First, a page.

Honoring Those Who Served

A military funeral is a burial rite given to all members who served in the Armed Forces of the United States of America.  Upon the family's request, all eligible Veterans can be honored with a bugler to play Taps and a flag folding detail.  If the resources are available, a rifle team will also be provided.

All military ceremonies are conducted with dignity and many of the components are symbolic of battlefield events.  Although funerals are more somber than most, the Military Honors Service has great meaning that is rich with history and traditions.


Rifle Volley

A military Rifle Volley is often confused as a 21-gun salute, but by name, a 21-gun salute is reserved for the President, Chiefs of State, and Foreign Dignitaries.

The rifle volley fired at military funerals comes from traditions dating back to the Civil War, when two opposing sides would momentarily cease hostilities and allow each other to honorably collect their dead and wounded.  After clearing the battlefield, one side would fire a rifle volley to announce their completion.  After the opposing side was finished, they would fire a rifle volley confirming they were ready to resume battle and then a third volley would be fired to acknowledge the end of the cease fire.

The firing team can consist of 3, 5, or 7 riflemen, each firing a series of three shots simultaneously, also known as volleys.  This signifies the service member has been properly cared for and can be honorably laid to rest.

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The song Taps has history dating back to the Civil War, but was never originally intended to be used as a funeral ballad.

July 1862, General Daniel Butterfield and his bugler, Oliver Norton, composed a new bugle call to replace the current French call "Extinguish Lights."  General Butterfield felt that Extinguish Lights was too formal and military sounding. He wanted something smoother, something more comforting and emotional that could be used to honor his men after a day's battles.  Butterfield, who was known for making distinct bugle calls for his own troops, wanted his soldiers to know that everything is safe and secure for the evening and not to worry about being attacked because there were guards watching over them.  This allowed the soldiers to rest peacefully as they went to sleep each night.  Today, Taps is used to Honor our fallen service members and our veterans to signify that they can forever, Rest in Peace.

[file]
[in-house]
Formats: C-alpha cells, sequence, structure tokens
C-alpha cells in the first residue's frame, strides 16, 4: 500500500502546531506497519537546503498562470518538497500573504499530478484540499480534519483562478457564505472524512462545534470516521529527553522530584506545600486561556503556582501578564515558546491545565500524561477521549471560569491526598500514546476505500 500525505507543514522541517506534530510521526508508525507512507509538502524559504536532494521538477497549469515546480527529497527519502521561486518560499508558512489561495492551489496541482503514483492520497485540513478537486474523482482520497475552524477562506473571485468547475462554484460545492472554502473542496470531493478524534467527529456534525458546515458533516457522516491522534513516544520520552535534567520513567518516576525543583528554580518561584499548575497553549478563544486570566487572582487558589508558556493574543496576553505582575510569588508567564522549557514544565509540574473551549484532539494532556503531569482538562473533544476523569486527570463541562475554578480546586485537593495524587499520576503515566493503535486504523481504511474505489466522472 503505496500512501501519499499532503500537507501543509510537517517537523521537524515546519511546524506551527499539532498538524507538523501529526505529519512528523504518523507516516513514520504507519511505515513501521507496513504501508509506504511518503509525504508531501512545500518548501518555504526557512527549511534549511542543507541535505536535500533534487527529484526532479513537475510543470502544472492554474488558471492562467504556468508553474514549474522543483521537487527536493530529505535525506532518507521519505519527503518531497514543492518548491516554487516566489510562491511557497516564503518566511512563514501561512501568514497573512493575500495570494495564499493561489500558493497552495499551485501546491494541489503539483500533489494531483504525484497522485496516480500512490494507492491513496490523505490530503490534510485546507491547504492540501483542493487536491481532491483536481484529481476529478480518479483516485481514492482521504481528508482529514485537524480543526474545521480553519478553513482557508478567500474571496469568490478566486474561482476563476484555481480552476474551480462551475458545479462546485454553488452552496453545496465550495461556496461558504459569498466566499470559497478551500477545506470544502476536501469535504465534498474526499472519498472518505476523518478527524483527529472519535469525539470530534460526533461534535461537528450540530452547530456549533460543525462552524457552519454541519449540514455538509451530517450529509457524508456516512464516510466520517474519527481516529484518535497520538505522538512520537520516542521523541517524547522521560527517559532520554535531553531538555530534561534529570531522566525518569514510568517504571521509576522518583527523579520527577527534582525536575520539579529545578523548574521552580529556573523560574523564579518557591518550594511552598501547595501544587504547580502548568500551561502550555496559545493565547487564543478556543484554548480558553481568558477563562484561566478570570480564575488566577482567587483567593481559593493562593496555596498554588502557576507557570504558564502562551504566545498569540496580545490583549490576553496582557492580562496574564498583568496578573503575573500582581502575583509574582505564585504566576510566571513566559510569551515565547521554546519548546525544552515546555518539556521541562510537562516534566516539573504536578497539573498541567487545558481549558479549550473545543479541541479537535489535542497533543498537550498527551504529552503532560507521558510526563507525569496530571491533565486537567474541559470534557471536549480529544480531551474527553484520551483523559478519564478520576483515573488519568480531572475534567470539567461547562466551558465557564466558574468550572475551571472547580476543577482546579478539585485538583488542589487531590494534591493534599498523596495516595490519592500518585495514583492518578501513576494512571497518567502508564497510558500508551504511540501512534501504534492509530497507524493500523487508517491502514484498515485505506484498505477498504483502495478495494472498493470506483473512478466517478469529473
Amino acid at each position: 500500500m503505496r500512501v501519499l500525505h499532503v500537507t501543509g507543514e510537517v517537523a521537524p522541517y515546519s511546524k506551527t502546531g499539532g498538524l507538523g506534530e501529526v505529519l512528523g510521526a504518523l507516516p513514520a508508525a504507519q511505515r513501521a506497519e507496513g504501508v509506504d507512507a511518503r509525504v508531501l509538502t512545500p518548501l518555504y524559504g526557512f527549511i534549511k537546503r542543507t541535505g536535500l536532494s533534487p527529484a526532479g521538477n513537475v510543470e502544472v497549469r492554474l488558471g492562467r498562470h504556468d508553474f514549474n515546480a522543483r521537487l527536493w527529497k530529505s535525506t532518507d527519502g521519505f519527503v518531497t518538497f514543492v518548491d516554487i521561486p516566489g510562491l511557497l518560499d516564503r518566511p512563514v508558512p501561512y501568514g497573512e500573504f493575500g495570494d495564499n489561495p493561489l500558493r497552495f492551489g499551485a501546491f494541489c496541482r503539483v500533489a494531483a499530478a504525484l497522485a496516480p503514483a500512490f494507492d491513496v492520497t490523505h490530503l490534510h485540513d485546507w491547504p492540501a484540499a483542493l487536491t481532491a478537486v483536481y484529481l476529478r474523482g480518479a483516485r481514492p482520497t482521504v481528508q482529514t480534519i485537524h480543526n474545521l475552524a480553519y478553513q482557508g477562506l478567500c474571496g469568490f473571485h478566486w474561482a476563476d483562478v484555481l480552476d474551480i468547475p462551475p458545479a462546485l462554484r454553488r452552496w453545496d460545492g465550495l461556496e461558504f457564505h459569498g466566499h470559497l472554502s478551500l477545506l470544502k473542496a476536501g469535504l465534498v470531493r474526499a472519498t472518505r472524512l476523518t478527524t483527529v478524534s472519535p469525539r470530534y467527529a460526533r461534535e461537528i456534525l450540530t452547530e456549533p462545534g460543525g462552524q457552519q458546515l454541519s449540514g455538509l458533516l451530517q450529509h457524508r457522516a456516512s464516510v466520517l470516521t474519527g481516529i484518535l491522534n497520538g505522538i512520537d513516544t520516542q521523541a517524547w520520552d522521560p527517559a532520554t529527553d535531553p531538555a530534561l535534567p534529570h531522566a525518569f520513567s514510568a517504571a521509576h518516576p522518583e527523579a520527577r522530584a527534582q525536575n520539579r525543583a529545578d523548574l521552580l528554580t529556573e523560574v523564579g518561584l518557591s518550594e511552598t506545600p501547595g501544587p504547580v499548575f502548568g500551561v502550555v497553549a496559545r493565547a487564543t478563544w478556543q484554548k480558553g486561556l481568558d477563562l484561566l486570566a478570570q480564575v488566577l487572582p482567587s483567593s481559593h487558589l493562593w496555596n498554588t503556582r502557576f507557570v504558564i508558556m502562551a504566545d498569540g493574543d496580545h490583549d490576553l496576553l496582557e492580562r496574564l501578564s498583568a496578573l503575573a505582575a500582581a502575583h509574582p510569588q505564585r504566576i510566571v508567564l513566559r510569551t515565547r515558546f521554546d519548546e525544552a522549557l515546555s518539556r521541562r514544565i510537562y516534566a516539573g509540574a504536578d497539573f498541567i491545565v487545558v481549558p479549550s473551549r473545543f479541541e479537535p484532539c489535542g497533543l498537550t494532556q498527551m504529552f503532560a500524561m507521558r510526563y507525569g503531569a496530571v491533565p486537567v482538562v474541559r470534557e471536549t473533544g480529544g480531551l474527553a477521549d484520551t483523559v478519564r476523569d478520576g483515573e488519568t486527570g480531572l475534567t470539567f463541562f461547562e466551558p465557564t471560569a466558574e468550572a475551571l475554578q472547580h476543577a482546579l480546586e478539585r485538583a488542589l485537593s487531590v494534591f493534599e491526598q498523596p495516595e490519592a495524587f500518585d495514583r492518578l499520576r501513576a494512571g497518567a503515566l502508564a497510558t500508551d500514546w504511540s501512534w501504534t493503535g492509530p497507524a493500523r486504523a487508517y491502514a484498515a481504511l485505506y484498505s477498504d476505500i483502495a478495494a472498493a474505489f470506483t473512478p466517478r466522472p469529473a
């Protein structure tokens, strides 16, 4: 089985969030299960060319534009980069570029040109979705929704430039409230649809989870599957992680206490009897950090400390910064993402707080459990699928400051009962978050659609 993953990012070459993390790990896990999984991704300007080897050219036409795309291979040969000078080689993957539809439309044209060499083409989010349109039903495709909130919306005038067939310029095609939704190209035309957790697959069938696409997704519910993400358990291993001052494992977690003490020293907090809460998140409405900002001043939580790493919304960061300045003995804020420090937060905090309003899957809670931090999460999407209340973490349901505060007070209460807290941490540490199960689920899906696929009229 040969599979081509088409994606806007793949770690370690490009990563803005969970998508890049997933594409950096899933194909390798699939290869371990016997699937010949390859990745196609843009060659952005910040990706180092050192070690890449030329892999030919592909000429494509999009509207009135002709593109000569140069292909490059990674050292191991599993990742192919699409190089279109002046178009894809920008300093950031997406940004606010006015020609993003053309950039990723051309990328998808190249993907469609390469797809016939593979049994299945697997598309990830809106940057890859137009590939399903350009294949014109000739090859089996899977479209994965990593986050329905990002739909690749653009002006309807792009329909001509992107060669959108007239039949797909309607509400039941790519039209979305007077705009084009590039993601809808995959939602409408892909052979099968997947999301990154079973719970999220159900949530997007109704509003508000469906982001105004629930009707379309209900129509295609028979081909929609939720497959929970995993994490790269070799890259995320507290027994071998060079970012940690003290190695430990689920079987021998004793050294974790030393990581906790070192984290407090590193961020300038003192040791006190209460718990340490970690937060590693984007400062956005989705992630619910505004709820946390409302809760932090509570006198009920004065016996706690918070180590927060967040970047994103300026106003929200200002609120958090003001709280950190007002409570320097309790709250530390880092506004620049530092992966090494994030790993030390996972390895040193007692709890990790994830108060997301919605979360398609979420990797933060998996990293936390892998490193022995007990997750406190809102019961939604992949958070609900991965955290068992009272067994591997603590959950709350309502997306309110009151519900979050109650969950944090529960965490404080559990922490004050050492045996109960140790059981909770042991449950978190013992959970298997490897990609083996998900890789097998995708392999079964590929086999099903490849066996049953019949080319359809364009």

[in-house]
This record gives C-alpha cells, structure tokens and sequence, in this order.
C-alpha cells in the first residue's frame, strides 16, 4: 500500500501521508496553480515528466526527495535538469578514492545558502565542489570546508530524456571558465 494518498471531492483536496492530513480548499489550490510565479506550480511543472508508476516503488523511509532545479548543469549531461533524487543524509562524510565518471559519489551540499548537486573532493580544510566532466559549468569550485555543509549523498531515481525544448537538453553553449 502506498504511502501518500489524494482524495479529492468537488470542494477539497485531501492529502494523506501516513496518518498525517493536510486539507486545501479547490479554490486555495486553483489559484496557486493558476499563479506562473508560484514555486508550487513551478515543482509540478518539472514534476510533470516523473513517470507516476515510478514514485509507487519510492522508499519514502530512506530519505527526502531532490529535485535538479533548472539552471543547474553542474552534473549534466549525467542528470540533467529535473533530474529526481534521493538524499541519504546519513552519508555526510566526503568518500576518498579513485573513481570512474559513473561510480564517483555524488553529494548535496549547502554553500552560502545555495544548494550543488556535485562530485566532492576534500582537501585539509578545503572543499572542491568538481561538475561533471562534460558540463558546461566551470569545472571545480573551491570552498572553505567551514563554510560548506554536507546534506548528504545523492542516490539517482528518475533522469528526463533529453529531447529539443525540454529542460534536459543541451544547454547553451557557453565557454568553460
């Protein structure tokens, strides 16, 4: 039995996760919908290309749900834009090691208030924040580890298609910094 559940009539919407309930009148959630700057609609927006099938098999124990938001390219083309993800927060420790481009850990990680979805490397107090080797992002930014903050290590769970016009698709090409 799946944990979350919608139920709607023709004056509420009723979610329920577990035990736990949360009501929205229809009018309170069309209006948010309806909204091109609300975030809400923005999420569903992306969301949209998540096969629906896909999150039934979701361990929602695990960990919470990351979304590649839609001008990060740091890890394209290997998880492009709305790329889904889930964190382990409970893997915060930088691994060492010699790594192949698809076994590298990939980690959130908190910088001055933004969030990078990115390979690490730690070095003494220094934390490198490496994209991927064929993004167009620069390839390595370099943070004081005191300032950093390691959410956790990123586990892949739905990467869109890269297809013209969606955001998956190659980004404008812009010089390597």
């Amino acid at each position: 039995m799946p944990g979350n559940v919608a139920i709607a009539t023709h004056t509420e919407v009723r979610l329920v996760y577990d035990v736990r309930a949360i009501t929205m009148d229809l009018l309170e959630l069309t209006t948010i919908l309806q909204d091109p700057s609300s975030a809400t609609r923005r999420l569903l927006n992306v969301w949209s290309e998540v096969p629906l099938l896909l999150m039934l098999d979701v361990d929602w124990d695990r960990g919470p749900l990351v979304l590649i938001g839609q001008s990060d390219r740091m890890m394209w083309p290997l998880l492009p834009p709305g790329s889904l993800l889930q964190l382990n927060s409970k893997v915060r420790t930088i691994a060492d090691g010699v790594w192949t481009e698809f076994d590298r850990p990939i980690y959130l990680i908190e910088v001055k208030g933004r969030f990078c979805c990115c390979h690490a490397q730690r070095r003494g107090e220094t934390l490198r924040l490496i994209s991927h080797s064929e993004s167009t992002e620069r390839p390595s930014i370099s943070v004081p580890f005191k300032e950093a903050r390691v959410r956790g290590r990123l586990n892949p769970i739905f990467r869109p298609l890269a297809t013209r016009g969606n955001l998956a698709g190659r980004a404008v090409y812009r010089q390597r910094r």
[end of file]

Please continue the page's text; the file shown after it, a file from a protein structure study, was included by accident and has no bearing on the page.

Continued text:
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Flag Presentation

The funeral Flag Presentation has its origins in the Napoleonic Wars, when flags were used to cover the bodies of those who died on the field of battle.  The history of presenting the casket flag to a fallen veteran's next of kin is less clear, but it is a profound, solemn tribute to the deceased, and an enduring  symbol of America's appreciation for their honorable and faithful service.  With the exception of treasured memories, precious few keepsakes are available as a visible reminder of service to country.  It is with this motivation that the flag is folded, prepared, and presented with great respect and dignity, to be left in the care of those who remain.

In its final triangular shape, reminiscent of the tri-cornered hat worn by American patriots during the Revolutionary War, the folded flag represents great sacrifice and warrants the dignity and respect earned by all who sacrificed for freedom.

Click for video of Flag Presentation